Friday, 18 June 2010

The Naked Gardener

I’ve been incredibly busy with work just recently, hence my inattention to Somerford Rambles amongst other things…
So a quick catch up is probably in order.

As I went out this evening – about ten to seven, just in time to catch the shop to pick up the paper – I noticed a small person of the naked variety, squatting down among the pebbles on my neighbour’s drive. There wasn’t anyone else about, so I asked her where Mummy was.

“Doing Ouija,” came the reply.

I must say, I didn’t have Kerry down as an experimenter in the occult, but I suppose you never know what goes on behind closed doors in a sleepy English village. Images of Britt Ekland and The Wicker Man sprang to mind.

I was in two minds whether to leave it at that – the shop would be closing in ten minutes – but fortunately Kerry came dashing out, looking for a stray absconder from bath time.

“Doing Ouija,” the little person explained again.

“Yes, I think that’s probably enough weeding for today,” suggested Kerry, who was obviously more in tune with the small person’s turn of phrase. Much to my relief.

* * *

I got down to the shop just in time – Malcolm was already totting up the till and Debbie had a pile of unsold papers on the counter, ready to put out for collection the following morning.

“Don’t you like getting up on a Friday morning?” asked Malcolm as he handed over the now-almost-out-of-date paper. I realise this must now be a regular occurance as I try to get all my work sorted out before the weekend, which will be filled with chores like washing school uniforms and plying my family with something approaching regular meals.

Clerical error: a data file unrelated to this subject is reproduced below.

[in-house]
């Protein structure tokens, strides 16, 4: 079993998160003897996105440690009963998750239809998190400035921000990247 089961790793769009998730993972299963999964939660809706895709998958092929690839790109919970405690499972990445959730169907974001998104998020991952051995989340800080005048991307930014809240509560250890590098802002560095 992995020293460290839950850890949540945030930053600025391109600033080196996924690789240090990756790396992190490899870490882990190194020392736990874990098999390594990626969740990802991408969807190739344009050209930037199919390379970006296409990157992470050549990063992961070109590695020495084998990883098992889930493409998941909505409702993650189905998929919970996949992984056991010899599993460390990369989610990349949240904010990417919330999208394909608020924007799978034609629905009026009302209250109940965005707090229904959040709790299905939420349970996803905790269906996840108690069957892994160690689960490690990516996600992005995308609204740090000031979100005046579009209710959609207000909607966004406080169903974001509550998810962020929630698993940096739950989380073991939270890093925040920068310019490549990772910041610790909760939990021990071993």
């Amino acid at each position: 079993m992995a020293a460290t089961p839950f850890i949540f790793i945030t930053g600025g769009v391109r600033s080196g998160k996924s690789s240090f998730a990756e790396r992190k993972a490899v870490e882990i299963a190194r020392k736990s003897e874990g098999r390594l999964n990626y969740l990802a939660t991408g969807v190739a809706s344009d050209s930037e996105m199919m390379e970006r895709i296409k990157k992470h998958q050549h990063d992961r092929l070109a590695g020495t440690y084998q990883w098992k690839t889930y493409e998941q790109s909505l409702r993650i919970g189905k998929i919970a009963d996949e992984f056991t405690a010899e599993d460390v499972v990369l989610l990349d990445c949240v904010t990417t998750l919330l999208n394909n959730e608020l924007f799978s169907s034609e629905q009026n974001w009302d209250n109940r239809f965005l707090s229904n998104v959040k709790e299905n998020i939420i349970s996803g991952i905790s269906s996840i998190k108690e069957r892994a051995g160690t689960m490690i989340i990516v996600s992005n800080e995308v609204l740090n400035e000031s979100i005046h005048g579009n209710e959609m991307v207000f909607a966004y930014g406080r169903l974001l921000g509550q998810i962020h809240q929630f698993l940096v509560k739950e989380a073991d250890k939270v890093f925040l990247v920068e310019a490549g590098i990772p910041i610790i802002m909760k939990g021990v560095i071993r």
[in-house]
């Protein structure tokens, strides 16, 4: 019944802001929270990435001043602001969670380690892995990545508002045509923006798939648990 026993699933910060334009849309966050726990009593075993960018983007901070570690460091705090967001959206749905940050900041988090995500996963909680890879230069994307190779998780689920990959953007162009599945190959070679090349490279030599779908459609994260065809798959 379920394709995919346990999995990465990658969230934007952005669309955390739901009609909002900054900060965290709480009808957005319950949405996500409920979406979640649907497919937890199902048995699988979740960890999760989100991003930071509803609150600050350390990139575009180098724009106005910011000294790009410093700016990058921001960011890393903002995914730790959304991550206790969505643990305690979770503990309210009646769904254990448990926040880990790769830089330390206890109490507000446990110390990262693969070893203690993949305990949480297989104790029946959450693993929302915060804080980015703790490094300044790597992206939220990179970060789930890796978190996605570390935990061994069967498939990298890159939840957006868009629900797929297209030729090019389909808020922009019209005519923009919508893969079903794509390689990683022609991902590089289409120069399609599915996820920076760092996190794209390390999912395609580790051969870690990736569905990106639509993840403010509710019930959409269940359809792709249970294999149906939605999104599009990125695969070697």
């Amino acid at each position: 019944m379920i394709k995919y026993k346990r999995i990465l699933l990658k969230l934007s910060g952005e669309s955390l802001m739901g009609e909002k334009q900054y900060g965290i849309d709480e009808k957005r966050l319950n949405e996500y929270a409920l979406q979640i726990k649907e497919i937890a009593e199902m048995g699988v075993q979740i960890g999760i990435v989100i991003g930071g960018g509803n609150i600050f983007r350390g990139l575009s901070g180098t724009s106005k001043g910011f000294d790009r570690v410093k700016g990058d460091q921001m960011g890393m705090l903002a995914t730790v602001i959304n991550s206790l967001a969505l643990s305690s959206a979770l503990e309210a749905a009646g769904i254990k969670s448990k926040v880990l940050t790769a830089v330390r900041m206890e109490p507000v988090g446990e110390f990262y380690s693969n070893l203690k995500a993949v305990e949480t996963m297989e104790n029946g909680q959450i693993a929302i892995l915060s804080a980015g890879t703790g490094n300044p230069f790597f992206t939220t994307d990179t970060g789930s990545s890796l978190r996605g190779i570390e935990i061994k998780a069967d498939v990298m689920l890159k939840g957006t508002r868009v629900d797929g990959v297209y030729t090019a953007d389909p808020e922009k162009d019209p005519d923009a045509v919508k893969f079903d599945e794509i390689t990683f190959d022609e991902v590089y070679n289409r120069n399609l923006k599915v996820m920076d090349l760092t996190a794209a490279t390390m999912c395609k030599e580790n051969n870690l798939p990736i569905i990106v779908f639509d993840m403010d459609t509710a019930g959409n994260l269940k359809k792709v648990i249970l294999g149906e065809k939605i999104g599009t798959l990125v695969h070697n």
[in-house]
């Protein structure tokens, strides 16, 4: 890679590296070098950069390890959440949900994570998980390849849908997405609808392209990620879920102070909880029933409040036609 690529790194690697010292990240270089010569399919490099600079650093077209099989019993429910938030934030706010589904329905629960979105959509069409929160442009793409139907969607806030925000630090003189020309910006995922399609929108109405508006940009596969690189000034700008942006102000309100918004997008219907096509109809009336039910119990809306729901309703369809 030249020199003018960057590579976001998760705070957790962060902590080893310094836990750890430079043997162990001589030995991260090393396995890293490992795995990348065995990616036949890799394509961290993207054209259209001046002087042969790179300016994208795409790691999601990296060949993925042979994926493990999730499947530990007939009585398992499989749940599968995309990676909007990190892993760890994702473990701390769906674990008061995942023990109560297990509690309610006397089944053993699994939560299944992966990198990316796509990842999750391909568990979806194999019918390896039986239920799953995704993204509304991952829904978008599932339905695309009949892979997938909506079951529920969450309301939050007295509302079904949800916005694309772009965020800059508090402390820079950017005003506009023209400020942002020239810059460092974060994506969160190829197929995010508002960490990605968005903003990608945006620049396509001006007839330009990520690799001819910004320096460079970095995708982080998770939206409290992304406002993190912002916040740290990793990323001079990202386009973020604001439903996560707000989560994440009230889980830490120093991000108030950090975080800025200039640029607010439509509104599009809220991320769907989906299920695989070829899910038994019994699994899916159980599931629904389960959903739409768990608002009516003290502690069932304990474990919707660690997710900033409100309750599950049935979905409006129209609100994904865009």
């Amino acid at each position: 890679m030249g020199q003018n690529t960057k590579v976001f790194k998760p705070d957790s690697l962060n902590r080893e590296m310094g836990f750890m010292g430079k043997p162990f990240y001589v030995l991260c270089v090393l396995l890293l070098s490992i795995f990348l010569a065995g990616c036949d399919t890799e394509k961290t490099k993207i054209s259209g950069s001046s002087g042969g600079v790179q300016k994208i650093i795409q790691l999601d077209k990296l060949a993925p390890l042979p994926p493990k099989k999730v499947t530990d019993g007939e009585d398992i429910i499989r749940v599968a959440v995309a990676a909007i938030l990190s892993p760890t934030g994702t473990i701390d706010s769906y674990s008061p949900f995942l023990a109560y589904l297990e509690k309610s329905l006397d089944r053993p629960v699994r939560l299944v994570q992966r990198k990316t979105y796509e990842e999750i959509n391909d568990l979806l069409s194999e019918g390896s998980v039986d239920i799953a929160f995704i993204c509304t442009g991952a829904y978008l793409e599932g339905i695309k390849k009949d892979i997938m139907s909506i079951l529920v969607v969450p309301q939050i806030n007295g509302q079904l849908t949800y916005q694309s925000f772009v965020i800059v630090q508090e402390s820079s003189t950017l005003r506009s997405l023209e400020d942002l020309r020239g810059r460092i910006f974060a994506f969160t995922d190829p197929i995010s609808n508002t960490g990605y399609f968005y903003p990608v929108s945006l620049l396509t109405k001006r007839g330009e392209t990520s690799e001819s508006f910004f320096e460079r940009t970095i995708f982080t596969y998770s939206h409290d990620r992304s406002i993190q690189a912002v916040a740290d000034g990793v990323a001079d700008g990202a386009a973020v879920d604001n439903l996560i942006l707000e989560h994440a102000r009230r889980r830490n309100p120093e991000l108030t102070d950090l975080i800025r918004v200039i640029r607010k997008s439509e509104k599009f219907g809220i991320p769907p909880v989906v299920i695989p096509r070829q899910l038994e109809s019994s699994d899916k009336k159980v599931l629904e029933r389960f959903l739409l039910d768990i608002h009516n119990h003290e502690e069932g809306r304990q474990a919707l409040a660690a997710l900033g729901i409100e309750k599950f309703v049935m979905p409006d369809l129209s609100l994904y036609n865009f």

“Well, not until about five,” I explain nonchalantly. Not wanting to burst the bubble of an impression of myself as some kind of lady of leisure idly lounging around in a lilac negligee watching daytime television and perhaps doing a little light nailfiling or somesuch until teatime.

“So what are you up to between five and nearly seven, then? Enjoying a leisurely breakfast?”

I take my paper with what I hope is an enigmatic smile, picking up a packet of all-butter shortbread fingers as I leave, for good measure, keen to prolong an image of someone unsullied by the vulgarian world of work, someone who knows the finer things in life when she sees them. On the way out, unfortunately, the image is shattered as my wellies snag in a piece of bailing twine just outside the door, sending me staggering Dick Emery-style...

* * *

On the way home, I take a detour through the allotments. Too much work has taken its toll on the intensive weeding programme I had planned before the NGS Open Gardens event this weekend. I am manning the welcome table for a couple of hours – well, I sincerely hope someone is coming to relieve me – and make a mental note to position myself well away from my allotment so no-one makes the connection between me and the sorry spectacle of pigeon-mangled cabbages and rabbit-nibbled runner beans.

If anyone reading this is labouring under the misconception that gardening is a gentle activity, man working hand-in-hand with nature, let me put you straight right now. It’s a veritable battlefield. Nature pitted against man and man pitted against nature. Constantly. If it’s not the weeds, it’s the rabbits. If it’s not the rabbits, it’s the slugs. If it’s not the slugs, it’s the fact that we’ve had no rain for weeks and weeks. And if it’s not any of the above, it’s forgetting to make a note of what you planted where and accidentally hoeing them all up under the mistaken impression that they were weeds.

To add insult to injury, someone has misguidedly pulled up the clump of nettles I had in the corner of my allotment. No doubt they thought they were doing me a favour, but it was my one attempt at biodiversity. Now if they’d thought to pull up the marestail growing in between my onions and what remains of my cabbages, it might have been a different matter…